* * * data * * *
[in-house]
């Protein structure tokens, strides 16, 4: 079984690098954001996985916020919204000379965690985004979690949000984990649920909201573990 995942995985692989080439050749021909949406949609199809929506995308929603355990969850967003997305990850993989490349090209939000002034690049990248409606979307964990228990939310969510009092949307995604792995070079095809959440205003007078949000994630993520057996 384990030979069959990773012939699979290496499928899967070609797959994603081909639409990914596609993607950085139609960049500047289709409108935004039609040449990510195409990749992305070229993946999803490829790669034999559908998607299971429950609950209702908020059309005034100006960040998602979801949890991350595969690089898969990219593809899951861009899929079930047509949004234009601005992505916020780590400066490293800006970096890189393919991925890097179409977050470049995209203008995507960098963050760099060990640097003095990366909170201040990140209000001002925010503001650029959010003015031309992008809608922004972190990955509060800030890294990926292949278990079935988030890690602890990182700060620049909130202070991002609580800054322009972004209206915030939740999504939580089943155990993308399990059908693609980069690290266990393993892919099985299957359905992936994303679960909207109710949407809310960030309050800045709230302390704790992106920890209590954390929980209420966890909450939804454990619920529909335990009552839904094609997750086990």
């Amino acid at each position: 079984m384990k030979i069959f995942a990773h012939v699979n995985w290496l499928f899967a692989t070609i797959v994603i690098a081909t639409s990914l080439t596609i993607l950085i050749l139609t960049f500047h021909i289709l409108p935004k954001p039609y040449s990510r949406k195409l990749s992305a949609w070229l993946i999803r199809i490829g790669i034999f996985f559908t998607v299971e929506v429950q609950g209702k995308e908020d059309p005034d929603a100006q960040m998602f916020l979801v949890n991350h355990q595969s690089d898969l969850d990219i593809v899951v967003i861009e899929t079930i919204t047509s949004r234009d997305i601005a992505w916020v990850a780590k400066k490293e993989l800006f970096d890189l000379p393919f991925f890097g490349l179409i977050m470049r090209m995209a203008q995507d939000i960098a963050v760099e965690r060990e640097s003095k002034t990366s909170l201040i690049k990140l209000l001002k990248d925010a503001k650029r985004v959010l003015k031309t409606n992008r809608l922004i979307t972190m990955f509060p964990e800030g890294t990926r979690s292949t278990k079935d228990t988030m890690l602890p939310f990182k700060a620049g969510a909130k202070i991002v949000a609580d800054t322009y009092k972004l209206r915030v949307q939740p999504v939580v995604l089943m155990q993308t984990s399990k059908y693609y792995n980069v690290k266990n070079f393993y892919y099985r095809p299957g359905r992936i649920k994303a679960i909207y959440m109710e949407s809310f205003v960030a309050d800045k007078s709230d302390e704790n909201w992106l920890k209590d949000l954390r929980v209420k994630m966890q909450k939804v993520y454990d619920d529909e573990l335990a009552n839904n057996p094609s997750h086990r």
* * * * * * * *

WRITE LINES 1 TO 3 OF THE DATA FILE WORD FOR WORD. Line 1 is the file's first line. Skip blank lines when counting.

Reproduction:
[in-house]
């Protein structure tokens, strides 16, 4: 079984690098954001996985916020919204000379965690985004979690949000984990649920909201573990 995942995985692989080439050749021909949406949609199809929506995308929603355990969850967003997305990850993989490349090209939000002034690049990248409606979307964990228990939310969510009092949307995604792995070079095809959440205003007078949000994630993520057996 384990030979069959990773012939699979290496499928899967070609797959994603081909639409990914596609993607950085139609960049500047289709409108935004039609040449990510195409990749992305070229993946999803490829790669034999559908998607299971429950609950209702908020059309005034100006960040998602979801949890991350595969690089898969990219593809899951861009899929079930047509949004234009601005992505916020780590400066490293800006970096890189393919991925890097179409977050470049995209203008995507960098963050760099060990640097003095990366909170201040990140209000001002925010503001650029959010003015031309992008809608922004972190990955509060800030890294990926292949278990079935988030890690602890990182700060620049909130202070991002609580800054322009972004209206915030939740999504939580089943155990993308399990059908693609980069690290266990393993892919099985299957359905992936994303679960909207109710949407809310960030309050800045709230302390704790992106920890209590954390929980209420966890909450939804454990619920529909335990009552839904094609997750086990």
């Amino acid at each position: 079984m384990k030979i069959f995942a990773h012939v699979n995985w290496l499928f899967a692989t070609i797959v994603i690098a081909t639409s990914l080439t596609i993607l950085i050749l139609t960049f500047h021909i289709l409108p935004k954001p039609y040449s990510r949406k195409l990749s992305a949609w070229l993946i999803r199809i490829g790669i034999f996985f559908t998607v299971e929506v429950q609950g209702k995308e908020d059309p005034d929603a100006q960040m998602f916020l979801v949890n991350h355990q595969s690089d898969l969850d990219i593809v899951v967003i861009e899929t079930i919204t047509s949004r234009d997305i601005a992505w916020v990850a780590k400066k490293e993989l800006f970096d890189l000379p393919f991925f890097g490349l179409i977050m470049r090209m995209a203008q995507d939000i960098a963050v760099e965690r060990e640097s003095k002034t990366s909170l201040i690049k990140l209000l001002k990248d925010a503001k650029r985004v959010l003015k031309t409606n992008r809608l922004i979307t972190m990955f509060p964990e800030g890294t990926r979690s292949t278990k079935d228990t988030m890690l602890p939310f990182k700060a620049g969510a909130k202070i991002v949000a609580d800054t322009y009092k972004l209206r915030v949307q939740p999504v939580v995604l089943m155990q993308t984990s399990k059908y693609y792995n980069v690290k266990n070079f393993y892919y099985r095809p299957g359905r992936i649920k994303a679960i909207y959440m109710e949407s809310f205003v960030a309050d800045k007078s709230d302390e704790n909201w992106l920890k209590d949000l954390r929980v209420k994630m966890q909450k939804v993520y454990d619920d529909e573990l335990a009552n839904n057996p094609s997750h086990r």